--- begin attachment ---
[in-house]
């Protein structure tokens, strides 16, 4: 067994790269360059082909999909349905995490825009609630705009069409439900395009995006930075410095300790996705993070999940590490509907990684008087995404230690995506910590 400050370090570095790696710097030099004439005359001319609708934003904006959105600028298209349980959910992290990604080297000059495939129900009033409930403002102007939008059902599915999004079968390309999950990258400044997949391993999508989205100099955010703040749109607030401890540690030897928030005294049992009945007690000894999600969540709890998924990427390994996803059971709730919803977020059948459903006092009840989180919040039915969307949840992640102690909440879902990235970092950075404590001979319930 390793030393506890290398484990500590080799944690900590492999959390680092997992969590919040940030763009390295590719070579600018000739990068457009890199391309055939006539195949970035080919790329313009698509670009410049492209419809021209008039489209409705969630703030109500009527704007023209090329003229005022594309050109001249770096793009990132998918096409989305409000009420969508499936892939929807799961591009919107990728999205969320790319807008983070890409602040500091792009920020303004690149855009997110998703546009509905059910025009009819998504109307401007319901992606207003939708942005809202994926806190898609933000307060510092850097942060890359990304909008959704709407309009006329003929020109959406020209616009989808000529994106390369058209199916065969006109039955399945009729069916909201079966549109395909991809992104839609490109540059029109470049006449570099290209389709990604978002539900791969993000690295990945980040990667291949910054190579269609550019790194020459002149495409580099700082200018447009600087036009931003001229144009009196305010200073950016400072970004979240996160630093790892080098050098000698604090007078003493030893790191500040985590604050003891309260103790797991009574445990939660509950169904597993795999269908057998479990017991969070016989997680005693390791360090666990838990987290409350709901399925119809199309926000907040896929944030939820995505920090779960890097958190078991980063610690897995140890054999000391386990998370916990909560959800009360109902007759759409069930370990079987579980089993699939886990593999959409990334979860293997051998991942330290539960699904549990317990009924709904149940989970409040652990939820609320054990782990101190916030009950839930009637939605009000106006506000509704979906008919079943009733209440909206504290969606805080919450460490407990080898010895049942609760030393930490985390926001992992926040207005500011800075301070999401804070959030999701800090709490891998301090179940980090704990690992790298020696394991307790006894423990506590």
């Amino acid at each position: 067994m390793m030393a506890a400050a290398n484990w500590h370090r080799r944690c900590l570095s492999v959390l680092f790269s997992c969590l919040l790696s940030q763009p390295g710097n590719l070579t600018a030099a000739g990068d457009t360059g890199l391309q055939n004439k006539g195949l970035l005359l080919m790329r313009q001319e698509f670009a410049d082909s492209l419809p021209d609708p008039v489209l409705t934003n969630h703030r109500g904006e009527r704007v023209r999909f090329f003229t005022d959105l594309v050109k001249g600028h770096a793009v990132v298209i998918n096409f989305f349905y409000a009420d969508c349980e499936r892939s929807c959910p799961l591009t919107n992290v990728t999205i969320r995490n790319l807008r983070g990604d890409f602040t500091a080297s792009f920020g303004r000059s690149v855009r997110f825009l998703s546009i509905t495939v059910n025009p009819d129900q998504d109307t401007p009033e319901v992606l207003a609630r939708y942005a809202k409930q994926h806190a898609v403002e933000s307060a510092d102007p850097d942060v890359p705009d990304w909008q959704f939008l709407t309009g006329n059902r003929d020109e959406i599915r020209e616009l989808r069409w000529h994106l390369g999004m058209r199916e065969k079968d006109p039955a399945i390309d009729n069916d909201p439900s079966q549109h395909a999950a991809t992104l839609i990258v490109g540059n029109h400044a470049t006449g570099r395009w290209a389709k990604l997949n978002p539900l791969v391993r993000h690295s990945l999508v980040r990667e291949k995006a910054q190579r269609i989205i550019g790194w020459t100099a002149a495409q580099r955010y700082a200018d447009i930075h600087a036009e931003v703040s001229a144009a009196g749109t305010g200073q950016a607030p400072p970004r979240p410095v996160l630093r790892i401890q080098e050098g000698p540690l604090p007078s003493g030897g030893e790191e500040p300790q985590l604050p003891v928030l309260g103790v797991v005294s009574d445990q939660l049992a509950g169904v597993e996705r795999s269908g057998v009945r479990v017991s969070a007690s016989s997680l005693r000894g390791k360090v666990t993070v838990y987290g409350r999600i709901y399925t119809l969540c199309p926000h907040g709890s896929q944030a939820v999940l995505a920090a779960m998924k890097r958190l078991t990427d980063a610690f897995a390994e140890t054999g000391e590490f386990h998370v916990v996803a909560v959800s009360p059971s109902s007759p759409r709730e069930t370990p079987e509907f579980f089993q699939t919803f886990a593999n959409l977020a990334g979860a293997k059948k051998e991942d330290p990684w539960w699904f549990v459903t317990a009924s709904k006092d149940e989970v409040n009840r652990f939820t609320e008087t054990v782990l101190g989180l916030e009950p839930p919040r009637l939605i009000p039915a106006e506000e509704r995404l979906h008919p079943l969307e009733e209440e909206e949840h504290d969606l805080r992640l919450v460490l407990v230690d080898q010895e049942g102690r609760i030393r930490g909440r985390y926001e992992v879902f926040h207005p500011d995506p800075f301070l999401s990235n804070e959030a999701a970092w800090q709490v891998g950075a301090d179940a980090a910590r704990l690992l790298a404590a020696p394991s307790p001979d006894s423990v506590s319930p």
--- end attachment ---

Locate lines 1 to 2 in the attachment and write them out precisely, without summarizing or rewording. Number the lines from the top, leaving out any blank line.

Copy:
[in-house]
């Protein structure tokens, strides 16, 4: 067994790269360059082909999909349905995490825009609630705009069409439900395009995006930075410095300790996705993070999940590490509907990684008087995404230690995506910590 400050370090570095790696710097030099004439005359001319609708934003904006959105600028298209349980959910992290990604080297000059495939129900009033409930403002102007939008059902599915999004079968390309999950990258400044997949391993999508989205100099955010703040749109607030401890540690030897928030005294049992009945007690000894999600969540709890998924990427390994996803059971709730919803977020059948459903006092009840989180919040039915969307949840992640102690909440879902990235970092950075404590001979319930 390793030393506890290398484990500590080799944690900590492999959390680092997992969590919040940030763009390295590719070579600018000739990068457009890199391309055939006539195949970035080919790329313009698509670009410049492209419809021209008039489209409705969630703030109500009527704007023209090329003229005022594309050109001249770096793009990132998918096409989305409000009420969508499936892939929807799961591009919107990728999205969320790319807008983070890409602040500091792009920020303004690149855009997110998703546009509905059910025009009819998504109307401007319901992606207003939708942005809202994926806190898609933000307060510092850097942060890359990304909008959704709407309009006329003929020109959406020209616009989808000529994106390369058209199916065969006109039955399945009729069916909201079966549109395909991809992104839609490109540059029109470049006449570099290209389709990604978002539900791969993000690295990945980040990667291949910054190579269609550019790194020459002149495409580099700082200018447009600087036009931003001229144009009196305010200073950016400072970004979240996160630093790892080098050098000698604090007078003493030893790191500040985590604050003891309260103790797991009574445990939660509950169904597993795999269908057998479990017991969070016989997680005693390791360090666990838990987290409350709901399925119809199309926000907040896929944030939820995505920090779960890097958190078991980063610690897995140890054999000391386990998370916990909560959800009360109902007759759409069930370990079987579980089993699939886990593999959409990334979860293997051998991942330290539960699904549990317990009924709904149940989970409040652990939820609320054990782990101190916030009950839930009637939605009000106006506000509704979906008919079943009733209440909206504290969606805080919450460490407990080898010895049942609760030393930490985390926001992992926040207005500011800075301070999401804070959030999701800090709490891998301090179940980090704990690992790298020696394991307790006894423990506590």